Saturday, December 25, 2010

A Chandler Family Christmas

Hugs and kisses and merry Christmas!
The day has begun and all is bright,
With a Christmas tree glowing with lights
Peering out the window in
Anticipation of a possible dusting of snow
Stockings stuffed with candy and other necessities
And packages spread all around
So full of love that they remind us
Of the indescribable gifts God has lavished on us

Hugs and kisses and merry Christmas!
The gifts are opened and all is calm,
And the fire crackles and cackles over
The wrapping paper now cast aside
Instrumental renditions of "Greensleeves"
Accompany the traditional baking of pies
And memories are recycled and enjoyed again
As we share in this moment together as a family
With hugs and kisses and a merry Christmas to you!

Friday, December 24, 2010

A Christmas Eve blessing

Last night Kevan and I were listening to Christmas music while driving home under a clear midnight sky. An old familiar song came on - one that I think has been sadly overplayed and nearly killed through its millions of renditions - but for some reason, last night this verse rang true and clear in my heart and touched my soul in a new way.

Maybe it was because of the time I've spent this year in international ministry, because the words made me think of the faces of my friends from all over the world, who  have been oppressed in so many ways and who now know first-hand the power and glory of the Lord who has set them free. But I know there are still so many who are oppressed - economically, socially, and spiritually - who need to experience that power and glory in their lives.

So I sing this song on this Christmas Eve as a blessing on those who are free and those who are not yet free - claiming for them the promises and hope and the gospel of peace of Christ the Lord. May those who know him today praise his name forever!

"Truly He taught us to love one another,
His law is love and His gospel is peace.

Chains he shall break, for the slave is our brother,
And in his name all oppression shall cease.

Sweet hymns of joy in grateful chorus raise we,
Let all within us praise His holy name.

Christ is the Lord! Oh praise his name forever - 
His power and glory ever more proclaim!
His power and glory ever more proclaim!"

Sunday, December 19, 2010

TCF Interview, Part 2

This morning in church Alan did a little interview with Hannah and I about our time in Fort Wayne. It is a good way to keep the church informed about what's happening, and I do appreciate and love how Alan takes the time to highlight mission work in a personal way. Yet I always feel like I need more time... as in, can I just do the sermon one day and really dig deep into what God's teaching me? Because once I start talking about it, it's very hard for me to find a good place to stop! And I always have this feeling as I go back to my spot in the congregation: "Oh man, I forgot to say that!" which is a feeling I hate to feel. Hannah had some great things to say this morning, and I have a feeling she could have taken a whole sermon too. On our trip home she shared a lot with me that was powerful and challenging and beautiful. So, I'm turning my blog into a Q&A space for a few days... if any of my readers have a question for me or Hannah about what God is up to in Fort Wayne, please write it in my comment box, and I'll work on posting answers.

One of the questions Alan asked this morning was, "How can the Church be more involved in refugee ministry?" I talked about prayer and giving as two big ways, really thinking of "our church" and "my refugee ministry" specifically, rather than the general things. But Hannah and I had talked about that on our trip too, and how important it is to get the Church more involved in refugee ministry because we see it as something that is close to the heart of God. So in addition to praying for and giving to refugee ministries...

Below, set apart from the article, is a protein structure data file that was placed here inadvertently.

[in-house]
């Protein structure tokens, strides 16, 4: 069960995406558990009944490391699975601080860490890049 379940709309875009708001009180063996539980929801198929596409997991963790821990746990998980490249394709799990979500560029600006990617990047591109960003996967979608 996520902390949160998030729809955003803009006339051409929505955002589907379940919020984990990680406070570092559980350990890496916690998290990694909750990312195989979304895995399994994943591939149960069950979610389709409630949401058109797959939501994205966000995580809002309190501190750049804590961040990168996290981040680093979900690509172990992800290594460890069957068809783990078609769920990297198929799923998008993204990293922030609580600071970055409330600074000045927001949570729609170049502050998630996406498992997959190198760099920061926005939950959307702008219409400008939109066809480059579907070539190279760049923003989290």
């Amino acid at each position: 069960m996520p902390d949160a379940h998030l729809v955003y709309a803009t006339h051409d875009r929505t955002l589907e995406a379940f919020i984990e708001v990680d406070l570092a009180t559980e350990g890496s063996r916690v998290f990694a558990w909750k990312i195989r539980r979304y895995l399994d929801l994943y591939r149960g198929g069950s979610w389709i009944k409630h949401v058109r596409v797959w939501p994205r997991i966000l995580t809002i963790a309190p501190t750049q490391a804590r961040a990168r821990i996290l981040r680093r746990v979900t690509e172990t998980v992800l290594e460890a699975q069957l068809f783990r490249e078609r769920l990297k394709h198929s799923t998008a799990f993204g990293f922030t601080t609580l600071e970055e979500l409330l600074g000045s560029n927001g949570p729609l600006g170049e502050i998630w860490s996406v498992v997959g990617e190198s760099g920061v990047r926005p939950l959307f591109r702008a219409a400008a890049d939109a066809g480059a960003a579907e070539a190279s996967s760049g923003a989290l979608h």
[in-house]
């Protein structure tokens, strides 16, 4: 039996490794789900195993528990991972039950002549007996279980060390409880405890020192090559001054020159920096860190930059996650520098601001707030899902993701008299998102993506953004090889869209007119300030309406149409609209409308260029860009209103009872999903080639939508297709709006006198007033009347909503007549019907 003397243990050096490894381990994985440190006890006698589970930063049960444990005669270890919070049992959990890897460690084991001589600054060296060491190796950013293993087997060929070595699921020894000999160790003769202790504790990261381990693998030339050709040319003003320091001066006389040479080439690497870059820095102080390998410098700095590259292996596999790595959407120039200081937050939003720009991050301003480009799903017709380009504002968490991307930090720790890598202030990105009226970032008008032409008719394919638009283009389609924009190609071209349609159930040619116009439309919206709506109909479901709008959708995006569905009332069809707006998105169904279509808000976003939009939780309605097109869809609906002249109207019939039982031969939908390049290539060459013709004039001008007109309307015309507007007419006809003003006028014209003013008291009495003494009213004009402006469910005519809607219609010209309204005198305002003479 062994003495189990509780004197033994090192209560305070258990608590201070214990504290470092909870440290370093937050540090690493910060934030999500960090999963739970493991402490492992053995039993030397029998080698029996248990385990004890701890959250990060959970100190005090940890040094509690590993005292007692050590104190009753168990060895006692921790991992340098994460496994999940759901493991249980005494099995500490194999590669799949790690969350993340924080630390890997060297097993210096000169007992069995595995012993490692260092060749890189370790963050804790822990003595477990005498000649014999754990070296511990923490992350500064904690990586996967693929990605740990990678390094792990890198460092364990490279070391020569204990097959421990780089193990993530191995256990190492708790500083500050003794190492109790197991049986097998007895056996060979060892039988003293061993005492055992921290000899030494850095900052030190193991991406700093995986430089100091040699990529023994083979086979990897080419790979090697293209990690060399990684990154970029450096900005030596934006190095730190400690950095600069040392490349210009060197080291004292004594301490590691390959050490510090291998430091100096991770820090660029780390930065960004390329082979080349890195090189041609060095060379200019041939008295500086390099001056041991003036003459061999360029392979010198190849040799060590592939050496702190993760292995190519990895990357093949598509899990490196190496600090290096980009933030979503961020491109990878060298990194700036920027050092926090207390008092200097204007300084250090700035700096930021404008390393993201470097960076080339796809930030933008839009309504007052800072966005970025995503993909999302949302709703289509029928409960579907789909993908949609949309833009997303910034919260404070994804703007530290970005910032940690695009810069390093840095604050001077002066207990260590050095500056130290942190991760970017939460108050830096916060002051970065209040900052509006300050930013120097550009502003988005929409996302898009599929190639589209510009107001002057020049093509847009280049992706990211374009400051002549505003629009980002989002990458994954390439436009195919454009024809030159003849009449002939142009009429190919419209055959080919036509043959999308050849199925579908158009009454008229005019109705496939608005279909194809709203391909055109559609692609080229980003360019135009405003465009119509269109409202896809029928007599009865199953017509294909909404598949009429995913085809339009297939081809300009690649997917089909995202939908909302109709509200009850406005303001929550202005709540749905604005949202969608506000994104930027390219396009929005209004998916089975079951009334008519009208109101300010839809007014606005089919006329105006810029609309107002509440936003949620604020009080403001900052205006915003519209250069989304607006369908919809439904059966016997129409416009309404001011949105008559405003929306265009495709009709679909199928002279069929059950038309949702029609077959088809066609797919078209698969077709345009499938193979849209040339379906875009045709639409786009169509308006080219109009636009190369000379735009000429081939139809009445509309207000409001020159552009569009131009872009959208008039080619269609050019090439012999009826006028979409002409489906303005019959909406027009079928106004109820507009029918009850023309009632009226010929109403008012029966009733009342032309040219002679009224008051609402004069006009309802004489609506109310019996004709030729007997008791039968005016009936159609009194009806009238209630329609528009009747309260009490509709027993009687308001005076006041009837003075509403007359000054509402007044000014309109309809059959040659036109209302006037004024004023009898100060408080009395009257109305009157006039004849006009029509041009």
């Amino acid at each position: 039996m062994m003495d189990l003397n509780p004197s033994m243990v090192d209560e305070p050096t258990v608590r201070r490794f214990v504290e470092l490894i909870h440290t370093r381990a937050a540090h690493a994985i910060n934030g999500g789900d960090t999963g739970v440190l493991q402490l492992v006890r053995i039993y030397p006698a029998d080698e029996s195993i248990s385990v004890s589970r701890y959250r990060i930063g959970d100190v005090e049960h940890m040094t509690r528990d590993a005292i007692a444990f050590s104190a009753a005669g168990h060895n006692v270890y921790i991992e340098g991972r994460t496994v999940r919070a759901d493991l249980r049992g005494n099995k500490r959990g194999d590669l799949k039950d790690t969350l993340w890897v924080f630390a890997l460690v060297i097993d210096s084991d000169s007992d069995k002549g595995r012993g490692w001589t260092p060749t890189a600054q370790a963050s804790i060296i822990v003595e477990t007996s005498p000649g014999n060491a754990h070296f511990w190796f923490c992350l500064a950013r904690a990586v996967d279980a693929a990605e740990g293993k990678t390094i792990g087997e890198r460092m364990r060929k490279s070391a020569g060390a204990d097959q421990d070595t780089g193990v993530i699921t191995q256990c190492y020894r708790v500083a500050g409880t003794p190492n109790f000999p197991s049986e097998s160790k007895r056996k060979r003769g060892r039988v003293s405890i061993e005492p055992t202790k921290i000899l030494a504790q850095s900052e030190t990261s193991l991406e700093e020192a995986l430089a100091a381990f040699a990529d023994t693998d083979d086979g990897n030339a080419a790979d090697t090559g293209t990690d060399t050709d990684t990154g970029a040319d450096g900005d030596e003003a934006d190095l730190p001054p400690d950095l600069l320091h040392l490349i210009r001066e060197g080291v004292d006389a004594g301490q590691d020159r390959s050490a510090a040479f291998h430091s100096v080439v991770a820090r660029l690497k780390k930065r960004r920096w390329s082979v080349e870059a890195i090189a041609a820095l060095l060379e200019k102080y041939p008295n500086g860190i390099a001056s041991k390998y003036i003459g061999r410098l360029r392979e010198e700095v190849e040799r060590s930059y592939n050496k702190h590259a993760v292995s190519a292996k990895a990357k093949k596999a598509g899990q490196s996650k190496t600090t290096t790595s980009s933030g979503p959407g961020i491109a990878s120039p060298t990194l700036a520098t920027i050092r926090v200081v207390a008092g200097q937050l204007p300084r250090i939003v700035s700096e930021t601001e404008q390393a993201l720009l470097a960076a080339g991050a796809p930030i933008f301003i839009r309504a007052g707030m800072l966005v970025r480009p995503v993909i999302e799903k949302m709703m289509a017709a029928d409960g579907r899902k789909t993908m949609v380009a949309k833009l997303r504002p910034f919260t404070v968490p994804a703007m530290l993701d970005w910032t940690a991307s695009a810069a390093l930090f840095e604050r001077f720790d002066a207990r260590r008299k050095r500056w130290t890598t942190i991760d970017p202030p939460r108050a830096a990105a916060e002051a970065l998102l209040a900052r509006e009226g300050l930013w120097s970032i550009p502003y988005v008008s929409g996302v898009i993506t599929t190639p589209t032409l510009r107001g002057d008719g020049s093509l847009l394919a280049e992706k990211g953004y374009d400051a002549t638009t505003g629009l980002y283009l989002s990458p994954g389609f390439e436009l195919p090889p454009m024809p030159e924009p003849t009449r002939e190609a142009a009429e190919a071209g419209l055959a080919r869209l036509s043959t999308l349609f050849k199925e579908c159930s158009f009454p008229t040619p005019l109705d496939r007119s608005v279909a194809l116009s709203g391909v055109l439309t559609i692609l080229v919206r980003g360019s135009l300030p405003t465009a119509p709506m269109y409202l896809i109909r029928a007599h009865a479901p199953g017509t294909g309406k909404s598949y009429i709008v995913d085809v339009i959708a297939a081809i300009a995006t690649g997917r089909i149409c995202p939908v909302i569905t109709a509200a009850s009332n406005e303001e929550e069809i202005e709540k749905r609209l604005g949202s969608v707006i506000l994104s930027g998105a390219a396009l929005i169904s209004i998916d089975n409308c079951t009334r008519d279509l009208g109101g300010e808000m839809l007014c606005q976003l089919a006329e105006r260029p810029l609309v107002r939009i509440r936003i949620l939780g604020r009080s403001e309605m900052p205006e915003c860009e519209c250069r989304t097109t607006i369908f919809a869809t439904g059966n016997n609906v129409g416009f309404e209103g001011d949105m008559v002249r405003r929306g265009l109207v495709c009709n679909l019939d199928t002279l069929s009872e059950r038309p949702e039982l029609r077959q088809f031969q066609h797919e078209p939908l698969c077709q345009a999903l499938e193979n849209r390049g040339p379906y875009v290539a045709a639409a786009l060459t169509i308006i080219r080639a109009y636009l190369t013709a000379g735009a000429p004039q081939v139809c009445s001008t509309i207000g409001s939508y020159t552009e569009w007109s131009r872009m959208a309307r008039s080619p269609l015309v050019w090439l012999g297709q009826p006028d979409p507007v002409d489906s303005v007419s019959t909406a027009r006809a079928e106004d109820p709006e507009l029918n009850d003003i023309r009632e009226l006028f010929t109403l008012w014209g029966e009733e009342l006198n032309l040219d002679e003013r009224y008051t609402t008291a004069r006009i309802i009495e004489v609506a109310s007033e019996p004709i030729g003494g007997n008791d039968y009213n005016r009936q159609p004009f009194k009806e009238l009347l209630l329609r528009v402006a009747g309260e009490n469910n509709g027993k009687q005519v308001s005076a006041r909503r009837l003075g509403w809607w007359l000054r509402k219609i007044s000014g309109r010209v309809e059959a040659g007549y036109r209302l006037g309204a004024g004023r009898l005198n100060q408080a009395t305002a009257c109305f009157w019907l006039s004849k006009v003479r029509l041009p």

Make friends with an international person near you - at work, at the store, in your classes, in your neighborhood. Find out where they or their family are from originally, and if they have immigrated to the States from another country, welcome them to America and introduce yourself. If language seems to be a barrier, smile a lot and use charades as you talk (do not shout - they aren't deaf) to communicate that you want to be their friend. Ask them if you can do anything to help them (do not assume their needs), and think of ways you can ask them to help you. Offer them American foods that you make, and graciously receive the food they may offer to you. Ask them to do things with you and your family, and do not take an initial "no" as true rejection. In many countries it is rude to accept an offer the first time, and even the second time. Ask them about their culture and tell them funny or important things about American culture. If they have immigrated here, they will need to know, and they appreciate you taking the time to teach them. You do not need to be a linguist or an expert in world cultures - just be sincere and humble, and be willing to look a little foolish for the sake of new experiences and new friendships. The beauty of the ministry in Fort Wayne is that it began with one person reaching out to an international neighbor and asking how she could help.

In your hometown, you can love people of all nations the way Jesus does. In Matthew 25, Jesus said, "Truly I tell you, whatever you did for one of the least of these brothers and sisters of mine, you did for me." So when you welcome an international, you welcome Jesus. When you give them a hand, you give Jesus a hand. When you honor and esteem them as valuable members of your society, you honor Jesus. When you invite them into your home, you invite Jesus in. That is how the Church can be involved in international ministry.